In Other News: Killing of Iranian Nuclear Scientist, US Rewards for Tips on North Korea & More – December 4, 2020

December 4, 2020

The killing of senior Iranian nuclear scientist Mohsen Fakhrizadeh has prompted Iran to disavow any rapprochement with its “enemies” – including the U.S. – but President-elect Joe Biden’s inauguration early next year could nonetheless be the catalyst for a return to the negotiating table. Press reports are near unanimous in attributing Fakhrizadeh’s killing to Israel. President-elect Biden has signaled his intention to revisit a rapprochement with Iran when he takes office, which will prove more complicated in the aftermath of Fakhrizadeh’s death. Iranian Ayatollah Ali Khamenei, in a speech at Fakhrizadeh’s funeral, said dialogue and negotiations were “not possible, because our enemies oppose the nature of the Islamic Republic establishment”. However, Iran is under tremendous stress on the public health front – due to Covid-19 – and the economic front, owing to the reimposition of strict sanctions following the U.S. pull-out from the 2015 multilateral nuclear deal. Iranian moderates may look to the Biden administration as a possible avenue for relief, but Iran will have to walk a thin line in any overtures it makes to the U.S. to return to talks. Hardliners in both countries will object to any indication that their public officials are too trusting of the other side’s intentions, meaning that each step of the process must be carefully calibrated so that neither side appears to be ceding too much ground.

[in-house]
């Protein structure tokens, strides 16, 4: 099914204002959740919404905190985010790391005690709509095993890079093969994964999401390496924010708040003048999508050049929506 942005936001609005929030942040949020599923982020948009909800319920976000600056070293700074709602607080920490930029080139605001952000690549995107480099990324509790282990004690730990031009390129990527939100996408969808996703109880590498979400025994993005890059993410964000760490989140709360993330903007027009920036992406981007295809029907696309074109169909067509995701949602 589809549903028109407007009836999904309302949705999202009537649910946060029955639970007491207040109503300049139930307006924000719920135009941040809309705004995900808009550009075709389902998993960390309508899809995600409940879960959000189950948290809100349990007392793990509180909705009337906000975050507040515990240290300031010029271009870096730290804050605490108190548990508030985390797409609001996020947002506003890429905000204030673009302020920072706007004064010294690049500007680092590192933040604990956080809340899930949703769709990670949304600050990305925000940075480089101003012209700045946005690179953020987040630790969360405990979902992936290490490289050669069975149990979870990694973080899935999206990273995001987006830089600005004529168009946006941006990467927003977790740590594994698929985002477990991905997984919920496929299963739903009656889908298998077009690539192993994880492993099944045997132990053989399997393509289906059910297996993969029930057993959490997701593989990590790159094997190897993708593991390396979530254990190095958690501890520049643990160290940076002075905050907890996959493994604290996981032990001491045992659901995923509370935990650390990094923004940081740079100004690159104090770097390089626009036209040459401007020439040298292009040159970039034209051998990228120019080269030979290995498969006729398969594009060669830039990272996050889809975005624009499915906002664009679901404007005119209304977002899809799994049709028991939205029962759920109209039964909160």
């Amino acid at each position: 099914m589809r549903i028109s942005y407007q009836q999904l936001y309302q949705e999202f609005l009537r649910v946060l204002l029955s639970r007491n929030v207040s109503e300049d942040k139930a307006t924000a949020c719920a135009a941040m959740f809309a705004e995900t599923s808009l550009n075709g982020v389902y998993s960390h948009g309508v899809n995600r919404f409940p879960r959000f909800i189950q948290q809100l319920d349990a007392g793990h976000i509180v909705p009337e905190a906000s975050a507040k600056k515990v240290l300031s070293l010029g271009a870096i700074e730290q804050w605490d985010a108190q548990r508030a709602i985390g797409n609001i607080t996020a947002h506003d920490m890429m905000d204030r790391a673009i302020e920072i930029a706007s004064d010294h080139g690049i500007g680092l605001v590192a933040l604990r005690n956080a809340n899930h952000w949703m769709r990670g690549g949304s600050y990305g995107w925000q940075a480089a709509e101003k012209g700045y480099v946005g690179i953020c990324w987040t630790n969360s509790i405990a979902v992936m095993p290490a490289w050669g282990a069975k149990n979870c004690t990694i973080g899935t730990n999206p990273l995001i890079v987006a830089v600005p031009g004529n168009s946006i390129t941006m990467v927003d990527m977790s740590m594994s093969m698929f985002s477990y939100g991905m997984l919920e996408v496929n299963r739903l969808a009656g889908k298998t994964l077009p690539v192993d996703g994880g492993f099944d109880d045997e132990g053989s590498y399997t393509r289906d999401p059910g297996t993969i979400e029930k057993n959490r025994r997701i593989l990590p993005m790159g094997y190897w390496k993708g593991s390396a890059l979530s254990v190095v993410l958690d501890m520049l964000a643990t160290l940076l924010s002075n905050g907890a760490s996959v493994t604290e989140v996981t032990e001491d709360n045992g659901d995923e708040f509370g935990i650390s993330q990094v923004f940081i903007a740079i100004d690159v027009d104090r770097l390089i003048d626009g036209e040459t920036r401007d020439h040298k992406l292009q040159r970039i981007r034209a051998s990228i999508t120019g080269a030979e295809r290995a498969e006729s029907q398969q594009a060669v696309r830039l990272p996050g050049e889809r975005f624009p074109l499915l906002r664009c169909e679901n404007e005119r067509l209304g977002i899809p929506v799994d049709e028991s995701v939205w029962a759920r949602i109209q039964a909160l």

The U.S. State Department has initiated a system of monetary rewards – up to $5 million – for tips on trade activity that seeks to evade sanctions on North Korea and facilitates further development of the country’s nuclear program. Trade transactions in question include money laundering, exports of luxury goods, and cyber activities. The initiative, which features a website for submission of tips (, is expected to turn up information on China, which has long been suspected of providing assistance to North Korea in contravention of U.S. sanctions. In its final weeks, the Trump administration has been ratcheting up pressure on a number of foreign adversaries like Iran and China via sanctions and other punitive actions, and North Korea is no exception. The US is expected to levy further sanctions on Pyongyang and its collaborators before the transfer of power on January 20, which will include sanctions on Chinese individuals and entities involved in illicit trade with Kim Jong-Un’s regime. This initiative and other U.S. pressure campaigns will likely complicate any efforts on the part of the Biden administration to dial down tensions with adversarial regimes and force a more confrontational foreign policy posture than under the last Democratic administration.

Armed criminal gangs seized cities in Brazil in coordinated bank robbery attacks this week. The cities of Criciúma and Cametá both came under fire by masked gunmen who took people hostage and stormed the banks. Thought to be gang members, the men were heavily armed and easily overpowered the police forces in these small, otherwise tranquil towns. In Criciúma, the assailants exchanged gunfire with the police and used explosives to detonate the bank. A similar two-hour drama played out the following day in Cametá, which is approximately 2,000 miles from Criciúma. Law enforcement and bank officials have not said the amount of money stolen. Organized criminal groups and drug gangs are known to operate in Brazil, but in these cases, it is clear that gangs are fanning out from the large metropolises of Rio de Janeiro and São Paulo to the smaller, more vulnerable cities in coordinated, well-planned attacks. In Brazil, the high annual murder rate is approximately 30.8 per 100,000 inhabitants, and the Brazilian government estimates that crime costs the country’s economy approximately $75 billion each year. Unfortunately, these brazen bank heists will only contribute to the heightened sense of public insecurity in Brazil. They also undermine President Jair Bolsonaro’s law and order messaging which helped propel him to the presidency in 2018.